cartilage prior to dissociative extraction of proteoglycans yielded 11% and 20% more proteoglycan
monomers, respectively, compared with the direct
dissociative extraction without prior collagenase digestion (Table 1). This is only partly due to proteolytic
activity, as discussed above. Incubation of coliagenase-digested cartilage with 4M GuHCl resulted in the
extraction of more nonaggregating proteoglycans in
both young and mature cartilage.
Collagenase digestion of cartilage prior to extraction of proteoglycans did not alter the difference in
hydrodynamic size of dissociated proteoglycan monomers from young and mature cartilage, nor did it result
in more polydispersed proteoglycans (Figures 3, 4, 6,
and 7). However, dissociated proteoglycans isolated
from the collagenase-digested residue of the first
extraction of 60-year-old cartilage were of larger hydrodynamic size than associatively or dissociatively
extracted proteoglycans isolated from collagenasedigested 60-year-old cartilage. Therefore, it appears
that proteoglycans isolated in second extractions of
the cartilage residue, after digestion of this residue
with collagenase, can only be extracted when the more
readily extractable proteoglycans are first removed
from the tissue. Apparently, proteoglycans entangle
and overlap with collagen and with each other (lo),
and thus protect collagen from degradation by
collagenase.
DISCUSSION
The used collagenase preparation proved to be
free of detectable proteoglycanase activity, and only a
few of the added 35S-proteoglycans(5-10%) are affected by endogenous proteolytic activity when
1246
proteoglycans are derived from collagenase-digested
cartilage residues (Figure 2). Thus, degradation of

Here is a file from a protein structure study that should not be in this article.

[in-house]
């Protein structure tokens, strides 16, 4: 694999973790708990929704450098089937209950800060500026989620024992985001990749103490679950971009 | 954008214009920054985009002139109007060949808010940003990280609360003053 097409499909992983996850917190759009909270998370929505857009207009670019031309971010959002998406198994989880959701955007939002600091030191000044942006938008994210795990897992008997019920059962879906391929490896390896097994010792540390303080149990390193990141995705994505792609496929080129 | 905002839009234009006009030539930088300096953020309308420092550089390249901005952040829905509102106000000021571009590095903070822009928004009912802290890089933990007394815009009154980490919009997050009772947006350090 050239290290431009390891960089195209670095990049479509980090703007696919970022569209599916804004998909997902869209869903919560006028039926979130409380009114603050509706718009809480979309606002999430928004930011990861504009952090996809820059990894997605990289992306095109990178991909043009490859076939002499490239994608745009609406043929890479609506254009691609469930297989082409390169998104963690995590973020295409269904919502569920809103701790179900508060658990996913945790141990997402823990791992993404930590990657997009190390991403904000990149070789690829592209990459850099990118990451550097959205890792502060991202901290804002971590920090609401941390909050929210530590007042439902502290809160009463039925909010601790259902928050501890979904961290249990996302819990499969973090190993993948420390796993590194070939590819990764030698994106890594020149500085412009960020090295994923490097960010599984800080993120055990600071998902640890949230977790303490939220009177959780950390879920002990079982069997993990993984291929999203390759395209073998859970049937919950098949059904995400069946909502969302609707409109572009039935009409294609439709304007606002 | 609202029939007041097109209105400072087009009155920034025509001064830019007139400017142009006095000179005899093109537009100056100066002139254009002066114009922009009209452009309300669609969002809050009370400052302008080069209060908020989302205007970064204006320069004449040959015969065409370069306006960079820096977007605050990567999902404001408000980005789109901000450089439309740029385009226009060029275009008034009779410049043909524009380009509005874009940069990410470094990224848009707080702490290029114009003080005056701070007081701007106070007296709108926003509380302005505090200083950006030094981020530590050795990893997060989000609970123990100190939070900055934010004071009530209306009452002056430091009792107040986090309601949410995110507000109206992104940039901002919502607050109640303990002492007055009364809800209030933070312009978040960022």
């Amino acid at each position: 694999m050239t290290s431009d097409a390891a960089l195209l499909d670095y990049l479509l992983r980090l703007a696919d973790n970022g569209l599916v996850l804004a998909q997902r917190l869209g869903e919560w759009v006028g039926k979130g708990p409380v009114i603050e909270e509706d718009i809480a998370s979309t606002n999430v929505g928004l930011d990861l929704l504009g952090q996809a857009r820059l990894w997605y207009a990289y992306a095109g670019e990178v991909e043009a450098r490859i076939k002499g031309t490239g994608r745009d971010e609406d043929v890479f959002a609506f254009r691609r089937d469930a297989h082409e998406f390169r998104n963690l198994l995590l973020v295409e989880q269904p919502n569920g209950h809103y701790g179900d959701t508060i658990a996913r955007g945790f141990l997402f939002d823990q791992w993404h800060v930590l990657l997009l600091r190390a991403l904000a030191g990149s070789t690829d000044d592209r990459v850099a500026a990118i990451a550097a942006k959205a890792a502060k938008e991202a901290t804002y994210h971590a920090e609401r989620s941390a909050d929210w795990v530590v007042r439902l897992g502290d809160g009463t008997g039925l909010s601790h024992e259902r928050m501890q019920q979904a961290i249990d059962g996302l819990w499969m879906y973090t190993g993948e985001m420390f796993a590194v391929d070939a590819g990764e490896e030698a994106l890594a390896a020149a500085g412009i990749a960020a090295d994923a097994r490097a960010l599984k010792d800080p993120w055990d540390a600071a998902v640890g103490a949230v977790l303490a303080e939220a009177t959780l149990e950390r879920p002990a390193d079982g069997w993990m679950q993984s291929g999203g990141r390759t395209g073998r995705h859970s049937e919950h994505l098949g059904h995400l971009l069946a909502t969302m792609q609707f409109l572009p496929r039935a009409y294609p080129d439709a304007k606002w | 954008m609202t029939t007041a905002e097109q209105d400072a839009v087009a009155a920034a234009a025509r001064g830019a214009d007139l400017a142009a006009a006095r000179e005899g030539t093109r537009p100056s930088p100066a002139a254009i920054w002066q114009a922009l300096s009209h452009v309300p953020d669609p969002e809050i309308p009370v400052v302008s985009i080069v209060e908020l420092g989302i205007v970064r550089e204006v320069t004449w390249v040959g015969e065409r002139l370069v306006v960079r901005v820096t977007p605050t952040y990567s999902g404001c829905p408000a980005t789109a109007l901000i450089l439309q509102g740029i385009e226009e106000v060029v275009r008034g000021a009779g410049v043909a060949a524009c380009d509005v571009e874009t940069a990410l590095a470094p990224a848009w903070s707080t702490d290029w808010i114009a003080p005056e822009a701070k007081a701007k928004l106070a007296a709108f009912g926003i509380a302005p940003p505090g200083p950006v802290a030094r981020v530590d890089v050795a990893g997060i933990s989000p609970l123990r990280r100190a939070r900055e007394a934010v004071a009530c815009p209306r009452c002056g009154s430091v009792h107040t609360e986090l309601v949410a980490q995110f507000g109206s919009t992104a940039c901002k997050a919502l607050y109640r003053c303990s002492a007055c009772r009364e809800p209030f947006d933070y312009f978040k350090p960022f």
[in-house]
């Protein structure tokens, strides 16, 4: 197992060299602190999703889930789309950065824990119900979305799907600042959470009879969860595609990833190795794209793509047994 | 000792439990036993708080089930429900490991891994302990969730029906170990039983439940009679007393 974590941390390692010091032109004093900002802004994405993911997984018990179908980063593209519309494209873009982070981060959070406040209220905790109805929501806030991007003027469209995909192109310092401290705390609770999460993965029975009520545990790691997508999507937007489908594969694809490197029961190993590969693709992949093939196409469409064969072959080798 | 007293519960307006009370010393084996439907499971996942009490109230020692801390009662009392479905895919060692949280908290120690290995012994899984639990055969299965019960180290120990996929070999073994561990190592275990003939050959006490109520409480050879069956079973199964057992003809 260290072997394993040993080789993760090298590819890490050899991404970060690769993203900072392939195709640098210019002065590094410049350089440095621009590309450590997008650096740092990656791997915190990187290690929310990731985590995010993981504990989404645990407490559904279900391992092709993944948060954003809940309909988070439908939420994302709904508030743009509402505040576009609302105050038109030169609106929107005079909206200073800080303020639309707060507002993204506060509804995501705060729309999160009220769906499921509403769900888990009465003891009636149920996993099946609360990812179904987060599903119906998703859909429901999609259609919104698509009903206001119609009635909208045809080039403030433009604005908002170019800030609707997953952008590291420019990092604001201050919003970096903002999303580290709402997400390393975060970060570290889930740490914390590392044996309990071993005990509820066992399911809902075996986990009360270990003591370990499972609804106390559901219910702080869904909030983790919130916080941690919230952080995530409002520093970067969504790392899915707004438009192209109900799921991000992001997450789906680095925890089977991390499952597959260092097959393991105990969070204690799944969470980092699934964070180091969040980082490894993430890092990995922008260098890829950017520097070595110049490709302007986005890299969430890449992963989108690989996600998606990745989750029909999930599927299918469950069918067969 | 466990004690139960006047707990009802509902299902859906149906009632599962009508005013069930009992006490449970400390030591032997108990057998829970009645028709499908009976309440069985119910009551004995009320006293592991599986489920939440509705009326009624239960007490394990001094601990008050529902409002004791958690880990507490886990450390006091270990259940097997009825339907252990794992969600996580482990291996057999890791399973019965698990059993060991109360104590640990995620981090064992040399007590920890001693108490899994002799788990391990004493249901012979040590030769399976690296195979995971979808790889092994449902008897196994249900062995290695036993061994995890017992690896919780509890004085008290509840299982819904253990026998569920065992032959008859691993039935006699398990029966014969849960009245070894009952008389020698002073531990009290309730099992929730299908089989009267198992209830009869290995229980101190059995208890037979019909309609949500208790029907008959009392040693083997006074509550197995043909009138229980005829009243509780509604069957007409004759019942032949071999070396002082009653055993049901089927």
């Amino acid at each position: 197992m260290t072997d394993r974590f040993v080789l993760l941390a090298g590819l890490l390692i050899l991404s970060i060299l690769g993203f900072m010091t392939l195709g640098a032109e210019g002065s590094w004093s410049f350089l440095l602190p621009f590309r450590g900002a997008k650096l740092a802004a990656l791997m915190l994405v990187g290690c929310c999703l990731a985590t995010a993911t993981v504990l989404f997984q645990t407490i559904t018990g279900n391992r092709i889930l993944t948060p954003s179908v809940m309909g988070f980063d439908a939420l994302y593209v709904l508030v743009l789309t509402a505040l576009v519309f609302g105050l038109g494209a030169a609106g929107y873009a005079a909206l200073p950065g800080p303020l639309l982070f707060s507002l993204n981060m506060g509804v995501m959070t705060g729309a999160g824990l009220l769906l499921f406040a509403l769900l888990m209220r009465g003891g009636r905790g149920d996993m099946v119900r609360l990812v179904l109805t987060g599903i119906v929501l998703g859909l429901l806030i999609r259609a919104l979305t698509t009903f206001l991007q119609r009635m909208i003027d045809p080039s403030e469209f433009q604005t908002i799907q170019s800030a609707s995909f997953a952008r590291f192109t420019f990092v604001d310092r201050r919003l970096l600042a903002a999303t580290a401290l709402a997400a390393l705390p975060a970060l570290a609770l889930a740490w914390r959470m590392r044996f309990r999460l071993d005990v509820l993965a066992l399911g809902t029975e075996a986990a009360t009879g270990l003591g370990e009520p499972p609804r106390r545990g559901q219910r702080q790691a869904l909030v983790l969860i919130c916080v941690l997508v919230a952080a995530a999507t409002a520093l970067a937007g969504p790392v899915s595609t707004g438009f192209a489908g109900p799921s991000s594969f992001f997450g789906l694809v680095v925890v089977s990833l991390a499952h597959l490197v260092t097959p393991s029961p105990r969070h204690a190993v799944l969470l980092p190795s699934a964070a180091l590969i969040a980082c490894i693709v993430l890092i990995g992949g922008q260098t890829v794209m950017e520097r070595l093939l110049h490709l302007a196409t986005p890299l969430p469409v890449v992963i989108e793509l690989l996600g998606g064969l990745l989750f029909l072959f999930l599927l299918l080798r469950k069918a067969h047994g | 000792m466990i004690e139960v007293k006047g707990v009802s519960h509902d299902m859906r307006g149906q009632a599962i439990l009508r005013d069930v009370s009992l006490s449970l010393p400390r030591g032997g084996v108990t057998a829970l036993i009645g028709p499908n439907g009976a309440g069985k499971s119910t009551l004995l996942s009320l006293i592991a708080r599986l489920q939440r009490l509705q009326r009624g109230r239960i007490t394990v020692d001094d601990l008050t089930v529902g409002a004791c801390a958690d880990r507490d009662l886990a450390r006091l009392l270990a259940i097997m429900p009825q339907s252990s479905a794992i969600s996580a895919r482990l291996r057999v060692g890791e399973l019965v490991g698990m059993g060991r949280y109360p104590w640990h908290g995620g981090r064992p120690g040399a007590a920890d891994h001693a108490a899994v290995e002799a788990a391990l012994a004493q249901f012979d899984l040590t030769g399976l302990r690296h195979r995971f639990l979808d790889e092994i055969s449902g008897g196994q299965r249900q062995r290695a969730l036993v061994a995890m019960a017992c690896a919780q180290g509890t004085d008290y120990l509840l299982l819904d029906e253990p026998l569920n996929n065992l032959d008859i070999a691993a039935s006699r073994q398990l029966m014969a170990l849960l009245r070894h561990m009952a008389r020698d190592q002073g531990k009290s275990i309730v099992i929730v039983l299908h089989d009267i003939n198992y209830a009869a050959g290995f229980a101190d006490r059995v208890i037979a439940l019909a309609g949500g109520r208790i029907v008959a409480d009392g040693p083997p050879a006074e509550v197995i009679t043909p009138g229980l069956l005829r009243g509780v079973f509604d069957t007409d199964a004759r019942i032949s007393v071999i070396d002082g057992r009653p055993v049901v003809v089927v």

3sS-proteoglycans by endogenous proteolytic activity
during collagenase treatment cannot be totally excluded. However, it seems reasonable to think that
this will affect only a small number of the proteoglycans. Although tests were performed with added
heterologous proteoglycans, it is also likely that the
endogenous proteoglycans are not affected to an appreciable extent by proteolytic activity during the
second extractions. The results indicated that relatively more nonaggregating proteoglycans are extracted from collagenase-digested cartilage and from
collagenase-digested residues of cartilage after first
extractions of proteoglycans. The chemical composition of these proteoglycans also supports the view that
this fraction is enriched in nonaggregating proteoglycans (1 1).
Decrease in size of the proteoglycan monomers
and chondroitin sulfate chains with age has been
reported before (25-28). The very large exclusion limit
of Fractogel HW-75S, however, makes it possible to
show that the size of proteoglycan aggregates also
decreases with age. According to Roughley et a1 (29),
the decrease in size of proteoglycan aggregates in adult
cartilage may be caused by displacement of proteoglycan monomers from hyaluronic acid by a hyaluronic acid-binding protein. However, we observed an
age-dependent decrease in the size of both dissociated
proteoglycans and of their chondroitin sulfate chains,
which led us to believe that the general decrease in
sizie of proteoglycan aggregates that occurs with age is
not singularly caused by displacement of proteoglycan
monomers.
Because proteoglycans isolated from collagenase-digested cartilage residues are of larger hydrodynamic size, it is probable that they are physically more
entrapped in the collagen network. However, the
possibility of the strong binding of these proteoglycans
to collagen, which prevents them from being extracted
in the first instance, cannot be excluded. These results
corroborate data from Bayliss et a1 (lo), who found
uniform chondroitin sulfate chain size throughout cartilage in the directly extracted proteoglycans, but
found a larger chain size in the proteoglycans that
were not extracted.
Together with the results described in the accompanying paper ( l l ) , it can be stated that differences in chemical composition of proteoglycans from
first and from second extractions are due to differences
VAN DE STADT ET AL
in proteoglycan size and the relative proportion of
nonaggregating proteoglycans.
ACKNOWLEDGMENT
All tissues of human origin were kindly supplied by
the Institute for Pathology of the Vrije Universiteit in
Amsterdam.